- Look to lower your costs. The three biggest costs that most people have are usually housing, car, and tuition. Unfortunately, those three are also the hardest to reduce quickly even though they will net you the biggest savings. Start by cutting out smaller items and really think about the big costs in your life. This is the time to realize that if you are in this for the long haul and you have minimal savings, you may have to make some major lifestyle changes. Participial now is a good time to rework your car options as you can do with fewer cars for the next few weeks or so.
- Lower your bills. Call every single service provider and see if you can negotiate or just plain ask for a better deal. By taking advantage of a promotion, we were able to get better internet for $5 cheaper a month. Again, not major savings but every little bit counts. You can possibly get some good savings from bills that are usually higher. Now is also a good time to find out the exact details of what forbearance or grace periods are available to you. Many mortgage companies, insurance companies, credit card companies, and student loans have some sort of system in place for this specific situation. Not all the terms are the same so make sure you know exactly what you are signing up for. While your student loans may just put a pause on payments, your mortgage company may require you to pay the whole amount in a few months. Knowing all this info can give you some idea of which bills you can push off without causing major damage.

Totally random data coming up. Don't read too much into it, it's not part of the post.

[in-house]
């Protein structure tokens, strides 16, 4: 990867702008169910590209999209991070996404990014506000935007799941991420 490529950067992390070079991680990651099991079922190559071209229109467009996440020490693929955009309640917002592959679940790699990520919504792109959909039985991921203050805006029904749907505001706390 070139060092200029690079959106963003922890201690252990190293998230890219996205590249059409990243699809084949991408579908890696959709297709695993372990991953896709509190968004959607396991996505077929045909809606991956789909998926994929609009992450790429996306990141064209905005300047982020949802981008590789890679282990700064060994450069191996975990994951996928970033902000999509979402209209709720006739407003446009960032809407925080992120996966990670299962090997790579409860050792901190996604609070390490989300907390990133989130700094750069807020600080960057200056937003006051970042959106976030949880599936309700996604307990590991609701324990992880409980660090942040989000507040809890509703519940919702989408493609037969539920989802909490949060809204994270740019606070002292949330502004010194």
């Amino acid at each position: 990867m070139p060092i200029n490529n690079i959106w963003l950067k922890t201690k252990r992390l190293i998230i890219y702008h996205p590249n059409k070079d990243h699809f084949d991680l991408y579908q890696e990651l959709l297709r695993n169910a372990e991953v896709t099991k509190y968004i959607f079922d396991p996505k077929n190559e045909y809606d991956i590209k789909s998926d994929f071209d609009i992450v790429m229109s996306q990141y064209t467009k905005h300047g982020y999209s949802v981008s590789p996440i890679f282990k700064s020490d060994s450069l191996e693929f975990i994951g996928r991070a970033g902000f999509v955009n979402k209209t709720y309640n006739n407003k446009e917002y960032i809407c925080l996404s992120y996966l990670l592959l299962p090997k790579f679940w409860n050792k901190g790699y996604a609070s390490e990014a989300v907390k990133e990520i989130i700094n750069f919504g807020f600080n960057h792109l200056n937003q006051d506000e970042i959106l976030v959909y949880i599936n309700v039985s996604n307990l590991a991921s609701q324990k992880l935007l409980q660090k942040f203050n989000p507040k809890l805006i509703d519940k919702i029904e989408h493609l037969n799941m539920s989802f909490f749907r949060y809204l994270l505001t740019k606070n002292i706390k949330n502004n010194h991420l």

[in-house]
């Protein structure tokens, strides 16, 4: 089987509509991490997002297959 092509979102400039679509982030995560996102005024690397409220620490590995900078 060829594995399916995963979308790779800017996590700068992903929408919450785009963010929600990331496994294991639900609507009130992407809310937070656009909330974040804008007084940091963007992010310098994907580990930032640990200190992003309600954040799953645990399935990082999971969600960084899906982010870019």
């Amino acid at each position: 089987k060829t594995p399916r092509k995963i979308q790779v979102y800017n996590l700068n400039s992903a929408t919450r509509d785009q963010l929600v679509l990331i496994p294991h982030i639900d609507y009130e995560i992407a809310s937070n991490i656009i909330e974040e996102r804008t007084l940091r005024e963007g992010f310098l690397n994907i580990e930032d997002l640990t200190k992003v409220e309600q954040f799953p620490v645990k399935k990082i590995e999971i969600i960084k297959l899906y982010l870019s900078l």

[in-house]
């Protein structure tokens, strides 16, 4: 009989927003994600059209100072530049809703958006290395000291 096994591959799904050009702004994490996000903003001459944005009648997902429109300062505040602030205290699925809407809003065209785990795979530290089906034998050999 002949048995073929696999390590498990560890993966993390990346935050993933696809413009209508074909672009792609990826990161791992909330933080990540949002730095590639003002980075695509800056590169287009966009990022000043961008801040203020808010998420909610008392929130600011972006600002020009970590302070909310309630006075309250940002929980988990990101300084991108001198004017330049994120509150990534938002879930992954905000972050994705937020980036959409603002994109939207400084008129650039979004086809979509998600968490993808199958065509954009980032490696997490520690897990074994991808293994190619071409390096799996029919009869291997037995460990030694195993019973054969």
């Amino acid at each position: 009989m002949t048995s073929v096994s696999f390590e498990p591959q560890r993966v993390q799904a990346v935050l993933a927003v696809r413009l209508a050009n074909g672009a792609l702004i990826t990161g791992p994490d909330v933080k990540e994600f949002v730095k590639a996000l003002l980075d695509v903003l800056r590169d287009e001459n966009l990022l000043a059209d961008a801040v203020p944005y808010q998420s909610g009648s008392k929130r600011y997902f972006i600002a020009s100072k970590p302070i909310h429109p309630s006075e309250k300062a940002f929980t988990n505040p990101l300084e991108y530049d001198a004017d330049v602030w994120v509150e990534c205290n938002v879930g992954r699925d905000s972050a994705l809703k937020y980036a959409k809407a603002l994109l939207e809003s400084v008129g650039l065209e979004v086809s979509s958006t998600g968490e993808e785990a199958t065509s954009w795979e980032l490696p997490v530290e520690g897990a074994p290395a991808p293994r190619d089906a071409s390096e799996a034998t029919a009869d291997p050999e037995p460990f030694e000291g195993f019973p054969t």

- Stop paying debt. Paying off debt is a great goal and a great way to change your financial future but unless your debt is predatory consider putting a pause on all debt repayment plans. Pay the minimums, if you can, to make sure that you don’t go to collections, but save all aggressive plans for when you have a job. If you can still afford to make payments on bills for now but are not sure if you will be able to in the future, then consider taking the money you would be spending and saving it in a High yield savings account. Then when you do get re-employed you can just take the whole chunk and throw it at the debt. However, in the meantime, you will have some cash to fall back on.